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Stoker's spooky awards and more L.A. events

June 13, 2009 |  1:51 pm


The Bram Stoker Awards are on tonight in L.A. as part of the annual Horror Writers Assn. conference. Awards will be presented in eight categories -- novel, first novel, long fiction, short fiction, fiction collection, anthology, nonfiction and poetry. And each winner will receive a really cool trophy -- a sculpture of a haunted house whose front door swings open to reveal their name (not sure if it includes an eerie squeak). While the awards are open to the public, tonight's banquet is sold out, so if you're not already in, you're not going.

For a very different experience, there's a 5 p.m. discussion at Vroman's of the book "Drawn to Life: 20 Golden Years of Disney Master Classes, Volume 1 & 2: The Walt Stanchfield Lecture" with editor Don Hahn. With the help of Stanchfield's widow, Dee, he compiled more than 800 pages of informal class handouts and notes from the master animator colleagues described as a "Mark Twain for us at Disney."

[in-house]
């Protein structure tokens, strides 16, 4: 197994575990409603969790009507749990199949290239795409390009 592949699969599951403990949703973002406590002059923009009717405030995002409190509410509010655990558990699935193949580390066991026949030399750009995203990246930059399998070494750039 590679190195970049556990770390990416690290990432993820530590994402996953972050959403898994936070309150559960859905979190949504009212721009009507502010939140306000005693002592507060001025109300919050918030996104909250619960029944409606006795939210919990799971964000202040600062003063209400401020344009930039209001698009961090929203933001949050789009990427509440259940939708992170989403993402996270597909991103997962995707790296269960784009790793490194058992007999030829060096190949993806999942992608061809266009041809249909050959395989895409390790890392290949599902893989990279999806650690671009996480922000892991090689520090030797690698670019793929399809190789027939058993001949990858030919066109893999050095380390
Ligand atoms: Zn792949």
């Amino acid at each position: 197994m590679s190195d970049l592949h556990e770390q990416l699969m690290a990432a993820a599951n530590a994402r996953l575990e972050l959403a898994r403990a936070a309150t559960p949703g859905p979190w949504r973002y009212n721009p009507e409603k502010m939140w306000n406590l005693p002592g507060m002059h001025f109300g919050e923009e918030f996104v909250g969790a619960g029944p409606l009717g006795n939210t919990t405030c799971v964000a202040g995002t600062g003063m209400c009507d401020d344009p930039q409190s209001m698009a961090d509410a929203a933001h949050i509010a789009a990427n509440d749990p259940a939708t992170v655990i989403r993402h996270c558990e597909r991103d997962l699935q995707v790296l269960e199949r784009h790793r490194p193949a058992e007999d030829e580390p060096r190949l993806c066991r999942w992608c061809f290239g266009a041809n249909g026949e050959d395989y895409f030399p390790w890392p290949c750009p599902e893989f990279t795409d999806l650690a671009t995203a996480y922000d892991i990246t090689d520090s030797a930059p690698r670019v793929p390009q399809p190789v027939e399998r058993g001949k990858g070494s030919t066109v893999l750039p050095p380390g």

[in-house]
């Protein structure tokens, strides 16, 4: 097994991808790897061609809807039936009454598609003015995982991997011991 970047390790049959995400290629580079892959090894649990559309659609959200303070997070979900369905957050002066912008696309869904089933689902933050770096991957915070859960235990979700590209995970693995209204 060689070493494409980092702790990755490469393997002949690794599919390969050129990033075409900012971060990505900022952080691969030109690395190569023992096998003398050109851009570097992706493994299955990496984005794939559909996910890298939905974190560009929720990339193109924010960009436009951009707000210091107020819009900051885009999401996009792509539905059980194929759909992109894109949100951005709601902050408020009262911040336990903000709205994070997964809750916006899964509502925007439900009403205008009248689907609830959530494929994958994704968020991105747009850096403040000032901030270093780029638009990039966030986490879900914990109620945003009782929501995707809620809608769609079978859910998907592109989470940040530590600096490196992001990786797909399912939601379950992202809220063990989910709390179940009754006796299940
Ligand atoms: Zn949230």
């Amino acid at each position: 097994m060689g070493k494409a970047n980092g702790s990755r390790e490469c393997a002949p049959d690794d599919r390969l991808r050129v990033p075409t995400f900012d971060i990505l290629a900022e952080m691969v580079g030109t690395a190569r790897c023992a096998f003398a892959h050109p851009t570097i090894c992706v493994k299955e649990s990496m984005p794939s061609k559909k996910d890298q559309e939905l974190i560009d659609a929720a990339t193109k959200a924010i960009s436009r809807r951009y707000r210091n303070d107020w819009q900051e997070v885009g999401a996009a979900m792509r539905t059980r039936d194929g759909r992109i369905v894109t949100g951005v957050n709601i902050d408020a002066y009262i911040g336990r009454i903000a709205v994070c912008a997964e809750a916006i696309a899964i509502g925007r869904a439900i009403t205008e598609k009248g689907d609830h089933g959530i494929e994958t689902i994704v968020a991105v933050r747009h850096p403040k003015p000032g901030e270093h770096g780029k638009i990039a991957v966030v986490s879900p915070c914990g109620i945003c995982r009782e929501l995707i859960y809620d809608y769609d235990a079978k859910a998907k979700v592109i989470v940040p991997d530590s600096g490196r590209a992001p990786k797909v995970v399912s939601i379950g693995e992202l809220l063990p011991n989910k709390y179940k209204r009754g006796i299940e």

If that sounds too, well, nice, then perhaps you'd prefer to head to Book Soup for a sure-to-be titillating evening with Reverend Jen, former sex columnist for Nerve.com and author of the new "Live Nude Elf: The Sexperiments of Reverend Jen." Her conversation about sex is a bit too frank for me to link to from here -- show up at her 7 p.m. reading to get it straight from her (somewhat dirty) mouth.

And if you're feeling less in the mood for a natural woman than for a literary dose of nature (with some thriller mixed in), the only place to be is Skylight Books for Ron Carlson, reading from his new novel "The Signal" at 7:30 p.m. Our reviewer Richard Rayner writes:

Ron Carlson's new novel is a love story and a wilderness adventure that mounts to a climax of shocking, and satisfying, violence. It's a tale from the woods and it begins when Mack, a young Wyoming rancher who's been messing himself up and has just gotten out of jail, arranges to meet his estranged wife, Vonnie, for a trek into the Wind River mountain range he knows so well.

-- Carolyn Kellogg

Photo: A promotional still from Tod Browning's 1931 film "Dracula."